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Shaping Energy Efficiency Through NIPCO Policy

  • Posted: 11.15.2019
Image of an electric vehicle parked in a residential garage and its charger

Electric cooperatives across Iowa have established a robust set of cost-effective, energy efficiency programs to help their member-owners use energy wisely. To ensure that those programs remain a value to the consumers, the utility, and the environment, they must be evaluated regularly.

The program offerings and energy efficiency goals of Iowa cooperatives are tailored to the local energy needs of each electric cooperative’s member-owners. The electric markets served by the Iowa rural electric cooperatives differ from co-op to co-op and are different from markets served by other electric utilities, such as investor-owned utilities. It is important to continue to evaluate rebate programs on a regular basis to ensure that they remain a good value, meet consumer demand, and do not cost so much to administer that non-participating rate-payers are subsidizing the energy efficiency measures.

Image of an early Energy Efficiency Kit showing the contents that were distributed to member-owners.

NIPCO's First Energy Efficiency Plan

NIPCO’s first energy efficiency plan, implemented in 2009 included the distribution of energy efficiency kits and compact fluorescent light bulbs by NIPCO’s member systems to their members. Other programs encouraged adding insulation and other energy-saving measures. In the years to follow, more programs were added as consumer behavior shifted, appliances became more efficient, and new technologies emerged.

In 2014, NIPCO partnered and cost-shared a new energy efficiency study with neighboring generation and transmission (G&T) cooperatives Corn Belt Power and L&O Power Cooperative. Five years later, in June of 2019, it was determined to re-evaluate the programs, again. The joint energy efficiency studies are commissioned to define and refine existing energy efficiency goals and programs and to identify any new programs that should be considered. The decision to participate in the studies, jointly, is supported by the fact that all three G&Ts share the same primary power supplier (Basin Electric Power Cooperative) and serve member-consumers with very similar energy needs.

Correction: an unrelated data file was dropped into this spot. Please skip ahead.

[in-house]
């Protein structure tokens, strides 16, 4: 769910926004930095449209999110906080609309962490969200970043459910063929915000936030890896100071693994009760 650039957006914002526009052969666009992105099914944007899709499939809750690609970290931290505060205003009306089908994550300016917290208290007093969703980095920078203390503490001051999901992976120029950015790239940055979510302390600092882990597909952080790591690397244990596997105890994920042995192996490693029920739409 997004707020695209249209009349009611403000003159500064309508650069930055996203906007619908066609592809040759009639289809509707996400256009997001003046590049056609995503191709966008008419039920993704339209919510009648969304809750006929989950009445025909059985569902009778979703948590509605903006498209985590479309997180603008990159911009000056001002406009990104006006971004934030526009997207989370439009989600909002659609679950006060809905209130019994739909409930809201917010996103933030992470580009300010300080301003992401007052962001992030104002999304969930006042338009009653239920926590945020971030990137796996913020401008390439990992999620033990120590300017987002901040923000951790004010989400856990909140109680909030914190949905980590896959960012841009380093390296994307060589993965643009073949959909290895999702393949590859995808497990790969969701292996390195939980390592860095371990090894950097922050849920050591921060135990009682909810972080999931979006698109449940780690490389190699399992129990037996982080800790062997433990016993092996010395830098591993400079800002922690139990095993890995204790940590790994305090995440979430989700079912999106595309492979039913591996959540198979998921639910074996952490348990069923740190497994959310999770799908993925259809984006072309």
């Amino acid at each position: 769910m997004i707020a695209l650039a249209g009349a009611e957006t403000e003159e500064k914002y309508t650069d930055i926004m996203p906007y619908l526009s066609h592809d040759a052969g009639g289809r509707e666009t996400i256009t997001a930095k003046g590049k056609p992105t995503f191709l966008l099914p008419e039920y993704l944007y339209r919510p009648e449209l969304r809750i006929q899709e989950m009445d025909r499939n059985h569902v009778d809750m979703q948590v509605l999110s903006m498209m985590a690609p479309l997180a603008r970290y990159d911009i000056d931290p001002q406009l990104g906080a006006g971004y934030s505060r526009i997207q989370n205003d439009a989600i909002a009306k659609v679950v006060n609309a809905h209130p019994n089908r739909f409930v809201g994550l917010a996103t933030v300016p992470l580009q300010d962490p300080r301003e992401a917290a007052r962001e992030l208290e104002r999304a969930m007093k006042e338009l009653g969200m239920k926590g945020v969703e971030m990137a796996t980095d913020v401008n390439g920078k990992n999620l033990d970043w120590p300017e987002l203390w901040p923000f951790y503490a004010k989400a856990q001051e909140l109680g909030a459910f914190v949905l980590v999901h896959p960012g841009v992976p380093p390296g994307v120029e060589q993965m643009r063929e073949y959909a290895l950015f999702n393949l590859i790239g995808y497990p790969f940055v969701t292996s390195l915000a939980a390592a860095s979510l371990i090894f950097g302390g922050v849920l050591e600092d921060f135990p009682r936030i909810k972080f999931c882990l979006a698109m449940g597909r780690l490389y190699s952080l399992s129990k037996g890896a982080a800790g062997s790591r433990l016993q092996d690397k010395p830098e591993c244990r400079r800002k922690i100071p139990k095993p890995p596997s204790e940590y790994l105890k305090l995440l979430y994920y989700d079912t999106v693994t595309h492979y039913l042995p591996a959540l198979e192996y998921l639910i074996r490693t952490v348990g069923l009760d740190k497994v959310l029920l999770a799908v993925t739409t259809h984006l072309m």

C.H. Guernsey, an Oklahoma City engineering consulting firm, was hired to perform the study in 2014 and 2019.

Each energy efficiency measure is subjected to a series of tests to quantify its value. While many of NIPCO’s energy efficiency programs will remain the same or undergo minor adjustments, the primary change to the energy efficiency programs to be offered in 2020 will include rebates for the purchase and installation of Level 2 chargers for electric vehicles (EVs).

The new EV charger rebate program allows member-owners in the NIPCO system to recoup 50% of costs associated with the purchase and installation of a new Level 2/Level 3 charger, up to $750, for as many as two chargers in their home. For Commercial/Industrial/Agricultural applications, a rebate for 50% of purchase and installation costs, up to $1,200, will be offered for as many as five Level 2/Level 3 chargers. A Time of Use (TOU) Rate will be developed by each NIPCO member to capture the demand of these EV chargers when charging during peak times. To avoid chargers being activated during times of peak demand, member-consumers will have the option to connect it to a load control switch to prevent them from charging during peak times. Regardless of the option taken, each EV charger will require a meter either supplied within the charger or by the co-op. Whether consumers prefer to use a TOU rate or a load control switch will be left up to each individual co-op to enforce or manage.

Since 2006, Iowa’s electric co-ops have invested more than $120 million in energy efficiency measures, avoiding at least 6 billion kilowatt-hours (kWh) of usage. That’s enough to power more than 600,000 homes for a full year. Closer to home, member-consumers in the NIPCO system took advantage of energy efficiency programs, avoiding more than 653-thousand kWh of usage, which is enough to power nearly 60 homes, in 2018 alone!

Image of several different LED (light-emitting-diode) bulb options available to consumers.